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10 March 2020 | Story Rulanzen Martin | Photo Victor Sguassero (kykNET)
Chris Vorster
Chris was on stage in 'Die Hart Verklap' at the Toyota US Woordfees in Stellenbosch recently.

“Difficult and very strange,” is how Chris Vorster, veteran actor and Drama lecturer at the University of the Free State (UFS) describes his role as Bas Koorts in the supernatural thriller Die Spreeus

For Chris, the biggest challenge during the filming of Die Spreeus was to work in front of a green screen. “You never see the monsters and things attacking you, it is only added later on during the editing process,” he said. Therefore, he and his co-actors were expected to use their own imagination “to be frightened, and to duck and dive from something that does not exist.” 

This Afrikaans thriller series has recently been nominated in five categories of the South African Film and Television Awards, including Best Television Drama, Best Cinematography, and Original Sound and Sound Editing. 

Chris was also nominated for a Fiësta award in 2019 for his one-man performance in the theatre production, Die Hart verklap. “It is fantastic to still be recognised for my work,” he said, “but I also have to give recognition to Dion van Niekerk, because without a good director, any actor will be lost.” Van Niekerk also lectures Drama at the UFS.

Being a lecturer broadens his knowledge 

Chris joined the UFS Department of Drama and Theatre Arts in 2015 as lecturer in the programme for Film en Visual Media. “Everything I learn in the industry I apply as lecturer, and research and teaching feed more knowledge on acting, directing, and especially writing,” he said. After five years, being involved with the UFS Department of Drama is still exciting to him. “This is where both lecturers and students get encouraged to do more than just breathing.” 

With his busy schedule of teaching and acting, it remains important to him that South Africans are still able to tell stories – “in any language”. He considers it a privilege for anyone to work in their mother tongue. This is also why the symbiosis between his work as actor and lecturer is so appealing.

News Archive

Tswelopele hosts first LGBTQI panel discussion
2016-10-05

Description: LGBTQI  Tags: LGBTQI

Tshepang Mahlatsi, Zane Thela, Dionne van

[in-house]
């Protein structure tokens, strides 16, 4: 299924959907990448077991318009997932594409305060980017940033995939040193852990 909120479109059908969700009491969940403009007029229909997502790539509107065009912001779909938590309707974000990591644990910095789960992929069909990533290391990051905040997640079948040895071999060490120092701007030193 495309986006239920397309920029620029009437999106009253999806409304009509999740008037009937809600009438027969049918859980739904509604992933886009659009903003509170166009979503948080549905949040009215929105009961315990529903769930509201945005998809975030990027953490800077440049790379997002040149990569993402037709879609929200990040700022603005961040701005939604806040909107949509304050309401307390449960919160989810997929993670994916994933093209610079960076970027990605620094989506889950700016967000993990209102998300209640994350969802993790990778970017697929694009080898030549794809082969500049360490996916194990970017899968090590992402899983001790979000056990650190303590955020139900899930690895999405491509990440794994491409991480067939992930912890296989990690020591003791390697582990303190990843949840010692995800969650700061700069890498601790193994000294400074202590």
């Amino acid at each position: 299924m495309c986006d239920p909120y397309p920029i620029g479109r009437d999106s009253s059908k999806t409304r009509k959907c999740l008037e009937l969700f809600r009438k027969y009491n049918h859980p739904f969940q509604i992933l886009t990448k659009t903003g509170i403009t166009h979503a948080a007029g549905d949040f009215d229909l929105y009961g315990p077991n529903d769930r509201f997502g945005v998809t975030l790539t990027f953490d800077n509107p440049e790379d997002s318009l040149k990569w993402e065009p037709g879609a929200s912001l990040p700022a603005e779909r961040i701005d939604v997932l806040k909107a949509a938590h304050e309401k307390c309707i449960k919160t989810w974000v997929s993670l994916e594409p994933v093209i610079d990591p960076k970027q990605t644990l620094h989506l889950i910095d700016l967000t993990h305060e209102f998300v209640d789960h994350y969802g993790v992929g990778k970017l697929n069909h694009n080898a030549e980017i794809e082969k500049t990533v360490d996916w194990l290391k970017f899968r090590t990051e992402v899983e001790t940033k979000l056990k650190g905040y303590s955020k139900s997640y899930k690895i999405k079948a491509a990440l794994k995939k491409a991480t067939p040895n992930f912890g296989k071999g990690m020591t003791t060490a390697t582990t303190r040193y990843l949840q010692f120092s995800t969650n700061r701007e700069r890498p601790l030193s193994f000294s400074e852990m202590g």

Reenen, Dr Thierry Luescher and Galeletsang
Soato, at the Brotherhood with no Limit panel
discussion held at Tswelopele residence on
the Bloemfontein Campus.
Photo: Supplied

Ignorance about issues relating to the Lesbian, Gay, Bisexual, Transgender, Queer and Intersex (LGBTQI) community is a threat to mankind. This is according to Tshepang Mahlatsi, former Prime of Tswelopele residence, regarding LGBTQI concerns at University of the Free State (UFS).

House Tswelopele on the Bloemfontein Campus hosted a panel discussion, Brotherhood with no Limit, on 19 September 2016 to discuss issues affecting the LGBTQI community, which has often been on the receiving end of criticism, hate speech and bigotry.

Academics take stance at LGBTQI discussion

The panel, which consisted of staff members and students, opened the discussion to everyone on campus. The panel comprised Zane Thela, Programme Coordinator: Gender and Sexual Equity Office: Student Affairs; Dionne van Reenen, Assistant Researcher; Dr Thierry Luescher, Assistant Director, Directorate for Institutional Research and Academic Planning, and Mahlatsi.

Creating a safer environment for LQBTQI dialogue

“The message that we were putting across was simple. We as a house cannot allow society to define our own brothers for us,” Mahlatsi said. The responsibility of students and student leaders was to stand in solidarity. He said it was not fair that in the 21st century people were still fighting to be recognised for who they were and what they identified themselves as. This issue had been discussed at Tswelopele before and it was not that much of an issue, Mahlatsi said. “However, this was the first formal one [discussion] where we had speakers who are more informed on the topic.”

The panel discussion also aimed to challenge other residences that still do not allow such talks to take place in a safe environment.

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